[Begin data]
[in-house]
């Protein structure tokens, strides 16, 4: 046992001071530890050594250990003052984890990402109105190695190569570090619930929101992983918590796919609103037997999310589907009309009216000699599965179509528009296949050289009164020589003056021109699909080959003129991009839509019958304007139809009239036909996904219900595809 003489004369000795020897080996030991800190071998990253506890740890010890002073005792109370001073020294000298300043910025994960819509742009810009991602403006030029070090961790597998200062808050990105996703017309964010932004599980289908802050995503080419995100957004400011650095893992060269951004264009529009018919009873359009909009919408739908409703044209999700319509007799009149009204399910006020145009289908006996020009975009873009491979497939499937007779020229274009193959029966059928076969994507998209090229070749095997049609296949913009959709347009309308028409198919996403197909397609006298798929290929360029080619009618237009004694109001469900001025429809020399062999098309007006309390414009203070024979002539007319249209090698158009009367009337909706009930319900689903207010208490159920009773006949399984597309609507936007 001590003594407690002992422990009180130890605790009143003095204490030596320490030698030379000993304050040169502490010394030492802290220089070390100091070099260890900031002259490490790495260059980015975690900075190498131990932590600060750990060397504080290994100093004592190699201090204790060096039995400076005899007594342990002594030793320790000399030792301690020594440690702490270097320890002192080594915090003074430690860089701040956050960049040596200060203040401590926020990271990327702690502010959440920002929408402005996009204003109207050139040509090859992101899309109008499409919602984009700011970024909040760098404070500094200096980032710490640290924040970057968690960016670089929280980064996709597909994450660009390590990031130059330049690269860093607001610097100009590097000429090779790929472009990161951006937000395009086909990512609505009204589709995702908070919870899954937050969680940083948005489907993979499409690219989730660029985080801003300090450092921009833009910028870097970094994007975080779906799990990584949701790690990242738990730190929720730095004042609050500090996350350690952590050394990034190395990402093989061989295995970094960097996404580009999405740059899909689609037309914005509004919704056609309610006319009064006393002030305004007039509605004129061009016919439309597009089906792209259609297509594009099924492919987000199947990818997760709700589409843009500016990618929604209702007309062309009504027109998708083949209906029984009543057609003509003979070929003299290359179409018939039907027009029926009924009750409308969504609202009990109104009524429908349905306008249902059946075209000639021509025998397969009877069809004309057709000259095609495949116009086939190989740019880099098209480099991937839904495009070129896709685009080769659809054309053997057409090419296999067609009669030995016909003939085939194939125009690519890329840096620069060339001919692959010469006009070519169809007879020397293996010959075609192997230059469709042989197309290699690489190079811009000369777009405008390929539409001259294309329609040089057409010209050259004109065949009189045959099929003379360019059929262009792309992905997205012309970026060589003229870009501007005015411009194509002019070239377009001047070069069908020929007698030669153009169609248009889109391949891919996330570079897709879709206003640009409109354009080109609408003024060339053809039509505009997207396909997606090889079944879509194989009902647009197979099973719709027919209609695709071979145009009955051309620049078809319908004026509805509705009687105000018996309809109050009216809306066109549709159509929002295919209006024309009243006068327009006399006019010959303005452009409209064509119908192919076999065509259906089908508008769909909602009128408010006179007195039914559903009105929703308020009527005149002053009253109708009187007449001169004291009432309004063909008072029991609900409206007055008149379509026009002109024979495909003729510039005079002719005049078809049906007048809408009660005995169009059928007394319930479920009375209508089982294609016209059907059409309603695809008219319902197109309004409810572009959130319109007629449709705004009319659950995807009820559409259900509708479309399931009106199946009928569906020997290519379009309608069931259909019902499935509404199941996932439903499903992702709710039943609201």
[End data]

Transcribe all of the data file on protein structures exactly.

[in-house]
């Protein structure tokens, strides 16, 4: 046992001071530890050594250990003052984890990402109105190695190569570090619930929101992983918590796919609103037997999310589907009309009216000699599965179509528009296949050289009164020589003056021109699909080959003129991009839509019958304007139809009239036909996904219900595809 003489004369000795020897080996030991800190071998990253506890740890010890002073005792109370001073020294000298300043910025994960819509742009810009991602403006030029070090961790597998200062808050990105996703017309964010932004599980289908802050995503080419995100957004400011650095893992060269951004264009529009018919009873359009909009919408739908409703044209999700319509007799009149009204399910006020145009289908006996020009975009873009491979497939499937007779020229274009193959029966059928076969994507998209090229070749095997049609296949913009959709347009309308028409198919996403197909397609006298798929290929360029080619009618237009004694109001469900001025429809020399062999098309007006309390414009203070024979002539007319249209090698158009009367009337909706009930319900689903207010208490159920009773006949399984597309609507936007 001590003594407690002992422990009180130890605790009143003095204490030596320490030698030379000993304050040169502490010394030492802290220089070390100091070099260890900031002259490490790495260059980015975690900075190498131990932590600060750990060397504080290994100093004592190699201090204790060096039995400076005899007594342990002594030793320790000399030792301690020594440690702490270097320890002192080594915090003074430690860089701040956050960049040596200060203040401590926020990271990327702690502010959440920002929408402005996009204003109207050139040509090859992101899309109008499409919602984009700011970024909040760098404070500094200096980032710490640290924040970057968690960016670089929280980064996709597909994450660009390590990031130059330049690269860093607001610097100009590097000429090779790929472009990161951006937000395009086909990512609505009204589709995702908070919870899954937050969680940083948005489907993979499409690219989730660029985080801003300090450092921009833009910028870097970094994007975080779906799990990584949701790690990242738990730190929720730095004042609050500090996350350690952590050394990034190395990402093989061989295995970094960097996404580009999405740059899909689609037309914005509004919704056609309610006319009064006393002030305004007039509605004129061009016919439309597009089906792209259609297509594009099924492919987000199947990818997760709700589409843009500016990618929604209702007309062309009504027109998708083949209906029984009543057609003509003979070929003299290359179409018939039907027009029926009924009750409308969504609202009990109104009524429908349905306008249902059946075209000639021509025998397969009877069809004309057709000259095609495949116009086939190989740019880099098209480099991937839904495009070129896709685009080769659809054309053997057409090419296999067609009669030995016909003939085939194939125009690519890329840096620069060339001919692959010469006009070519169809007879020397293996010959075609192997230059469709042989197309290699690489190079811009000369777009405008390929539409001259294309329609040089057409010209050259004109065949009189045959099929003379360019059929262009792309992905997205012309970026060589003229870009501007005015411009194509002019070239377009001047070069069908020929007698030669153009169609248009889109391949891919996330570079897709879709206003640009409109354009080109609408003024060339053809039509505009997207396909997606090889079944879509194989009902647009197979099973719709027919209609695709071979145009009955051309620049078809319908004026509805509705009687105000018996309809109050009216809306066109549709159509929002295919209006024309009243006068327009006399006019010959303005452009409209064509119908192919076999065509259906089908508008769909909602009128408010006179007195039914559903009105929703308020009527005149002053009253109708009187007449001169004291009432309004063909008072029991609900409206007055008149379509026009002109024979495909003729510039005079002719005049078809049906007048809408009660005995169009059928007394319930479920009375209508089982294609016209059907059409309603695809008219319902197109309004409810572009959130319109007629449709705004009319659950995807009820559409259900509708479309399931009106199946009928569906020997290519379009309608069931259909019902499935509404199941996932439903499903992702709710039943609201």